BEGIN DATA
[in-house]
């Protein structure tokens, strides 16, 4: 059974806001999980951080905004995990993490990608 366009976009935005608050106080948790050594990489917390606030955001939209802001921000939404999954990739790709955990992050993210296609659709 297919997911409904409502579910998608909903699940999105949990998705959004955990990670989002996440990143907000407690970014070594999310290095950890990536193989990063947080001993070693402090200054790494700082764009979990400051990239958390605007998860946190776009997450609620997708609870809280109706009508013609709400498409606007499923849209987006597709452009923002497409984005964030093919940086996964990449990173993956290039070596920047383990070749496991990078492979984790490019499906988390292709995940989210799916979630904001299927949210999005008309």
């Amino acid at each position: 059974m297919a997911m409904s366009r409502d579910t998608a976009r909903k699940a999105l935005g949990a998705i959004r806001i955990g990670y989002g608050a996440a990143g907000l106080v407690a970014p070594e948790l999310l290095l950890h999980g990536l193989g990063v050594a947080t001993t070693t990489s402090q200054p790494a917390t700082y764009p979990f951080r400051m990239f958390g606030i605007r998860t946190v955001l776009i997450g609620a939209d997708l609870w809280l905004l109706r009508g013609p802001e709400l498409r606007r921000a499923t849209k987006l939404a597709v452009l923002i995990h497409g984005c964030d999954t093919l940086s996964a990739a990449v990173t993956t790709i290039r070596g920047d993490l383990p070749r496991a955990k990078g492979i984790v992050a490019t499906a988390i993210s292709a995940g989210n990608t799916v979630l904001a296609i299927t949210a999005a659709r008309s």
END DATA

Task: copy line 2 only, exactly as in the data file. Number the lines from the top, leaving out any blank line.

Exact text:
């Protein structure tokens, strides 16, 4: 059974806001999980951080905004995990993490990608 366009976009935005608050106080948790050594990489917390606030955001939209802001921000939404999954990739790709955990992050993210296609659709 297919997911409904409502579910998608909903699940999105949990998705959004955990990670989002996440990143907000407690970014070594999310290095950890990536193989990063947080001993070693402090200054790494700082764009979990400051990239958390605007998860946190776009997450609620997708609870809280109706009508013609709400498409606007499923849209987006597709452009923002497409984005964030093919940086996964990449990173993956290039070596920047383990070749496991990078492979984790490019499906988390292709995940989210799916979630904001299927949210999005008309």